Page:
Judge Legrome Davis of the Eastern District Court of Pennsylvania affirmed a 2011 jury decision that a box of 1933 Saint-Gaudens double eagle coins discovered by the family of Israel Switt, a deceased dealer and collector, is the property of the United States.

In the midst of the Great Depression, then-President Franklin Roosevelt ordered that America’s supply of double eagles manufactured at the Philadelphia Mint be destroyed and melted into gold bars. Of the 445,500 or so coins created, though, some managed to escape the kiln and ended up into the hands of collectors. In 2003, Switt’s family opened a safe deposit back that their grandfather kept, revealing 10 coins among that turned out to be among the world’s most valuable collectables in the currency realm today.

Switt’s descendants, the Langbords, thought the coins had been gifted to their grandfather years earlier by Mint cashier George McCann and took the coins to the Mint to have their authenticity verified, but the government quickly took hold of the items and refused to relinquish the find to the family. The Langbords responded with a lawsuit that ended last year in a victory for the feds.

Because the government ordered the destruction of their entire supply of coins decades earlier, the court found that Switt’s family was illegally in possession of the stash. Even though they may had been presented to the dealer by a Philadelphia Mint staffer, Judge Davis agrees with last year’s ruling that Mr. McCann broke the law.

“The coins in question were not lawfully removed from the United States Mint,” the judge rules.

Despite this decision, though, the attorney representing Switt’s family says the government has no right to remove their own items and transfer property back to the state.

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Wednesday, February 26, 2014

Spy Agency’s False Flag Operations Exposed by Snowden leaks

New Snowden leaks show how spy agencies disrupts, discredits dissent and sets up false flag operations.

In a new leaked document, journalist Glenn Greenwald exposes how the UK’s Government Communications Headquarters (GCHQ) uses questionable tactics to infiltrate, disrupt and discredit voices the government doesn’t agree with.

The document, entitled “The Art of Deception: Training for Online Covert Operations,” reveals shady practices like using “honey traps” that may start as Internet dating, but the PowerPoint also points to in-person meetings to discredit the subject.

Other findings include “false flag” operations (undertaking malicious actions and making it look like the work of a group they wish to discredit), the application of social sciences like sociology and psychology to disrupt and steer online activist discussions, lure targets into compromising sexual situations, deploy malicious software and virus and post lies about targets in order to discredit them.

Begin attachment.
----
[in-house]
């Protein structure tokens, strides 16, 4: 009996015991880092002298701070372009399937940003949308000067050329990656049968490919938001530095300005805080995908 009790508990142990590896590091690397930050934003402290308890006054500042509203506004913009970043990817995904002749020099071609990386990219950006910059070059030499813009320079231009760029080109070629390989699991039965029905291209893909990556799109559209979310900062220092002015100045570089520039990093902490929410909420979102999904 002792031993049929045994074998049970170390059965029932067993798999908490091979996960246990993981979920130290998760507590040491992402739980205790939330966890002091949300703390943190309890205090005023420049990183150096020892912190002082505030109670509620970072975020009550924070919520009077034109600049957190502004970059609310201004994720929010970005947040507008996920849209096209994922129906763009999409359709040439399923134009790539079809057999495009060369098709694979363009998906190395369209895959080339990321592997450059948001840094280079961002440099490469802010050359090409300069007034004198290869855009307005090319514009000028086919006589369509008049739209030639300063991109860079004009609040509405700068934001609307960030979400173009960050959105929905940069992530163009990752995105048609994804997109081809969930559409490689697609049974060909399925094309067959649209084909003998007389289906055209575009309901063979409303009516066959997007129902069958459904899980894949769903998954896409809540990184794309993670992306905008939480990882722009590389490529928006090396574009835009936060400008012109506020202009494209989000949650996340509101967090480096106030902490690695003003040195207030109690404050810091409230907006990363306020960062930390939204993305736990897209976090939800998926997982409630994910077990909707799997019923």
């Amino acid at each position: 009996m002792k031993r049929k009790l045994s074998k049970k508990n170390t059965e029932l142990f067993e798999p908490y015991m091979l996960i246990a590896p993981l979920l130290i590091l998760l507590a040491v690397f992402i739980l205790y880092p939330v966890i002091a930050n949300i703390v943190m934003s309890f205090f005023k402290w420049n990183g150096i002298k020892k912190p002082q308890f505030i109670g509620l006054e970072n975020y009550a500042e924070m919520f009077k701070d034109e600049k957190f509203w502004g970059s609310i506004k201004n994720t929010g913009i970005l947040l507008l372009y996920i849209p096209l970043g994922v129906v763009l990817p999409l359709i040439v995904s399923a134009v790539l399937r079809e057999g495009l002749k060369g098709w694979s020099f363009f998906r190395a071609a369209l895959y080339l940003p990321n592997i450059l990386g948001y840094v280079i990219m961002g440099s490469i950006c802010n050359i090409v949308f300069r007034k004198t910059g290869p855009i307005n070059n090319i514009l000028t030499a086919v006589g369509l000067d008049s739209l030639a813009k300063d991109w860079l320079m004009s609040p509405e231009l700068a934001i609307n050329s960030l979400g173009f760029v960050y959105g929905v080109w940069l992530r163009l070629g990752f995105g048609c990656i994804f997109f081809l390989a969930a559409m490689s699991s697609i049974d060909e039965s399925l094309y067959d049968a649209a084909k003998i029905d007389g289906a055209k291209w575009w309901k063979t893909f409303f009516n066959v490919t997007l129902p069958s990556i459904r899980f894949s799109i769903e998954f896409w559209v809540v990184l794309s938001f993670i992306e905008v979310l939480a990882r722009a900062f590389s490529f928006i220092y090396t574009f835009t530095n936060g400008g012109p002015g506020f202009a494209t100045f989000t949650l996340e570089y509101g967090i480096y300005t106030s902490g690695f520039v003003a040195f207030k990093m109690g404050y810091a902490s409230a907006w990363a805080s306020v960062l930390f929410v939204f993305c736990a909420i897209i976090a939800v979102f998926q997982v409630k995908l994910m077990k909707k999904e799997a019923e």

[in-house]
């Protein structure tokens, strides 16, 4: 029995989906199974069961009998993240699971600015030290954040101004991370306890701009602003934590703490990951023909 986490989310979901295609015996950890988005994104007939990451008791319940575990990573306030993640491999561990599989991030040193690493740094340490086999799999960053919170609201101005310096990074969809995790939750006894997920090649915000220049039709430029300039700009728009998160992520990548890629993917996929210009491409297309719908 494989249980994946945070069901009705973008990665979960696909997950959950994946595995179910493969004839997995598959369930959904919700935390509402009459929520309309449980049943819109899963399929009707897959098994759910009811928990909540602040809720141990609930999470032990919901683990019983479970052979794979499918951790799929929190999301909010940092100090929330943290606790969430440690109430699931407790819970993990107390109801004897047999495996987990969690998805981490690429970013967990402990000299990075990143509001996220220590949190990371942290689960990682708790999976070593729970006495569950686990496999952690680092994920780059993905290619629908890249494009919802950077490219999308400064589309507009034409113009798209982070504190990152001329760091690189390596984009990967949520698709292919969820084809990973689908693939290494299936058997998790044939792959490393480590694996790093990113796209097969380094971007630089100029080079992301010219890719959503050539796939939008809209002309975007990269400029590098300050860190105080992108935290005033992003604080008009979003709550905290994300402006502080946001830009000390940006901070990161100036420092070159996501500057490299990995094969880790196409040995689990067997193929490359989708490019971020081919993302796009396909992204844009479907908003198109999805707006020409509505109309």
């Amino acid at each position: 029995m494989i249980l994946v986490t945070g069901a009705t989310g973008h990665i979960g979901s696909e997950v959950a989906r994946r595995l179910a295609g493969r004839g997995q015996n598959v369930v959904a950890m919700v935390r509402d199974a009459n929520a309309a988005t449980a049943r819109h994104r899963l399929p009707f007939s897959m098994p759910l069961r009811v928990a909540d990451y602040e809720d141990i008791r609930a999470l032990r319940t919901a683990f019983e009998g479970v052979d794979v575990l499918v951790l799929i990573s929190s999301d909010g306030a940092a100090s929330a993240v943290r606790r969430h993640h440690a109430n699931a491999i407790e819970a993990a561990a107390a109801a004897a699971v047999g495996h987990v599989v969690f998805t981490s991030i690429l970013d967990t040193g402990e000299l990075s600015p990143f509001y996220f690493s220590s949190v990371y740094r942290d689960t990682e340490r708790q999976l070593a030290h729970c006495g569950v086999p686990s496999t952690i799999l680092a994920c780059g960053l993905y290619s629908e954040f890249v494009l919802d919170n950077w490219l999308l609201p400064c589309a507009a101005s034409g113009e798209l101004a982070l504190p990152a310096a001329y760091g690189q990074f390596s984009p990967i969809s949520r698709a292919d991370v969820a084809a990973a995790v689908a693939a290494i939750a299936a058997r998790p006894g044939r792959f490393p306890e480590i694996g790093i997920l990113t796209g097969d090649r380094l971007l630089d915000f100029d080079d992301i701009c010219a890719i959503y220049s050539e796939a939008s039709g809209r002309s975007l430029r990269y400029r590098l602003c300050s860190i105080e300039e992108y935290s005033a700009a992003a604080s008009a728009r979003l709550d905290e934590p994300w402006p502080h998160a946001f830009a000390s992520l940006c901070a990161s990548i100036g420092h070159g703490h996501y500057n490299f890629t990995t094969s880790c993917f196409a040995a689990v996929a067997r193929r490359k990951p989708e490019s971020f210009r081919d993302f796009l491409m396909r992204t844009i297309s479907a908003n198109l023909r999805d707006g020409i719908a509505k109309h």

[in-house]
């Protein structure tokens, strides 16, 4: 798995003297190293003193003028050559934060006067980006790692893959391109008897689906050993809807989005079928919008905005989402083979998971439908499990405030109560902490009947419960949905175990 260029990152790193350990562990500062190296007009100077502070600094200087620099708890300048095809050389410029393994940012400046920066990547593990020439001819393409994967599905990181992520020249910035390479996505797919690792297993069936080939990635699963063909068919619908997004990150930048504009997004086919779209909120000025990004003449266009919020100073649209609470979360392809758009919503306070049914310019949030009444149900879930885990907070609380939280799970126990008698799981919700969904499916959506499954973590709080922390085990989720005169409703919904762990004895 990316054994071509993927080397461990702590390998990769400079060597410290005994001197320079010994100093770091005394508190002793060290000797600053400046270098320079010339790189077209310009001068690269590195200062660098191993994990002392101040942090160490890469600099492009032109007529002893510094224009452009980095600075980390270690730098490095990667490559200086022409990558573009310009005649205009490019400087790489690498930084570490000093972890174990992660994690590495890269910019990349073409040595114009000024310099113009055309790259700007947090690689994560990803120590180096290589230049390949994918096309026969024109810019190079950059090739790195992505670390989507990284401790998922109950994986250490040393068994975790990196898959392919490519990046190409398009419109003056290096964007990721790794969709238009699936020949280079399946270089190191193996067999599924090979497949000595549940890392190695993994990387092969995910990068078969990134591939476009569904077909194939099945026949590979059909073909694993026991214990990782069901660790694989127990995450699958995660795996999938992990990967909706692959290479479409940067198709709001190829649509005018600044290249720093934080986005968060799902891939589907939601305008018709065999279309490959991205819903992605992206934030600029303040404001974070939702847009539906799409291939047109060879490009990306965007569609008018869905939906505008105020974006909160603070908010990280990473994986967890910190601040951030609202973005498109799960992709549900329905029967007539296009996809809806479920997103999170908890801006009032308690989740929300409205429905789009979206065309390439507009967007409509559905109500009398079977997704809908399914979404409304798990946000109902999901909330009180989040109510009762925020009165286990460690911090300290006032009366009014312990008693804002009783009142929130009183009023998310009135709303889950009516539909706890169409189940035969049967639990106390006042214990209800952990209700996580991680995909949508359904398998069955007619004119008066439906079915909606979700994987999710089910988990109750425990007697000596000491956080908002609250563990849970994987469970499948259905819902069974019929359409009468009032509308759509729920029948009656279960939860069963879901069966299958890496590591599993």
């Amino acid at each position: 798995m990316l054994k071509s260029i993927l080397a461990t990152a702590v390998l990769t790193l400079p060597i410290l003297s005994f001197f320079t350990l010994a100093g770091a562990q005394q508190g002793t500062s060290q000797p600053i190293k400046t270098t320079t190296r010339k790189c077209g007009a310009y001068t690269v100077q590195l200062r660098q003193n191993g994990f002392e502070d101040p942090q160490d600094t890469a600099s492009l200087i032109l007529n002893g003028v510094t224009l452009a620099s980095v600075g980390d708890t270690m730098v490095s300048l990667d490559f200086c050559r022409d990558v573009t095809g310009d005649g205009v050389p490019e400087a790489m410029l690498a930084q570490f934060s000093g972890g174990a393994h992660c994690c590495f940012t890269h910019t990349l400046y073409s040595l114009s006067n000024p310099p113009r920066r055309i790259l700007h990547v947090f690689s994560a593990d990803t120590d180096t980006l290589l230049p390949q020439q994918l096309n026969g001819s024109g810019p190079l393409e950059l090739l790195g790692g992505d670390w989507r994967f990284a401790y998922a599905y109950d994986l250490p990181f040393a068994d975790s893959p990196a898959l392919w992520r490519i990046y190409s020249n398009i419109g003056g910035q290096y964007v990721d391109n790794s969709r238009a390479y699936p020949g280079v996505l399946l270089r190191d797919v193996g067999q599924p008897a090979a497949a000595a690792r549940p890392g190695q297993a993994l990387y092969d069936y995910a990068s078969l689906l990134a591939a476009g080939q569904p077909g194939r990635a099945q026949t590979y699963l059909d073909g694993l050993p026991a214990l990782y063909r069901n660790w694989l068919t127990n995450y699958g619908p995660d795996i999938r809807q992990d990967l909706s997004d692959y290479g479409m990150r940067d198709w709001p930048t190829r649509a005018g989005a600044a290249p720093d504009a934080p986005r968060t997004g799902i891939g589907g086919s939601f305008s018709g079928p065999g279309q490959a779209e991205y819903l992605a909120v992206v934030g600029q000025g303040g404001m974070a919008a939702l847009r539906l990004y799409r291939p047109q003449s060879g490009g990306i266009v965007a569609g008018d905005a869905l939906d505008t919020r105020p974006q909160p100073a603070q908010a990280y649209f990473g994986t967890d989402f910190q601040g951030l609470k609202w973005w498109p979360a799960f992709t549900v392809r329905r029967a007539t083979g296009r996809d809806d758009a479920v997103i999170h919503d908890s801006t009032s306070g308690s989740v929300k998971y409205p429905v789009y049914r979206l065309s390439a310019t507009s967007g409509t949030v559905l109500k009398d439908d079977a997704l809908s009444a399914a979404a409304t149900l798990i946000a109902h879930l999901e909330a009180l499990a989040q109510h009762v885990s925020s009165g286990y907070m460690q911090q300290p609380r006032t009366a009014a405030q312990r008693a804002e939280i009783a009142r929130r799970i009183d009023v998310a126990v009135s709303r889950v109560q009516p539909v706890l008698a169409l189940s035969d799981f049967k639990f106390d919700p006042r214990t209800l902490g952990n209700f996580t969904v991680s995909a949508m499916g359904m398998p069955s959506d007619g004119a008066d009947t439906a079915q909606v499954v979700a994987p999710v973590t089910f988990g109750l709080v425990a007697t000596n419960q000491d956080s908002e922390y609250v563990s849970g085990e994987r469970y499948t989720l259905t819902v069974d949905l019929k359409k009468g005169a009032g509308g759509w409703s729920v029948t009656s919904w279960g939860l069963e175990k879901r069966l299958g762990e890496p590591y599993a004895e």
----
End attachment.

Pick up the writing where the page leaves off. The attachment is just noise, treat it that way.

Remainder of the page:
According to NBC News, the British government, when asked about the document, would not confirm or deny the report: “All of GCHQ’s work is carried out in accordance with a strict legal and policy framework,” said the statement, “which ensure[s] that our activities are authorized, necessary and proportionate, and that there is rigorous oversight, including from the Secretary of State, the Interception and Intelligence Services Commissioners and the Parliamentary Intelligence and Security Committee. All of our operational processes rigorously support this position.”

Greenwald points out in an article on The Intercept that targets of these aggressive actions did not have to be charged with — or convicted of — a crime.

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Supposedly Fiscally Conservative Republicans Make Exceptions For Defense Spending

Some supposedly fiscally conservative Republicans are upset that the Obama administration has proposed that Department of Defense spending for fiscal year 2015 be limited to roughly $496 billion.

Chairman of the House Budget Committee Paul Ryan (R-Wisc.), said that the Obama administration’s plans to cut the defense budget were “disappointing,” and Sen. Marco Rubio (R-Fla.) said that the proposed defense budget would put the U.S. military’s ability to protect American interests abroad, provide a deterrent to attack, and provide security for allies at risk.

Former Congressman Allen West (R-Fla.) issued a bizarre statement in response to the proposed budget, saying that it is being cheered by our enemies and that small cuts to our vast defense budget will “decimate our military capability.”

You would think that those who like to talk about fiscal responsibility would be more open to cutting defense spending, especially given that U.S. defense spending dwarfs any other country’s.

According to the International Business Times, in 2013 the top 20 military spenders spent $1.316 trillion on “defense-related expenditures.” The U.S. was responsible for an astonishing 44 percent of that spending.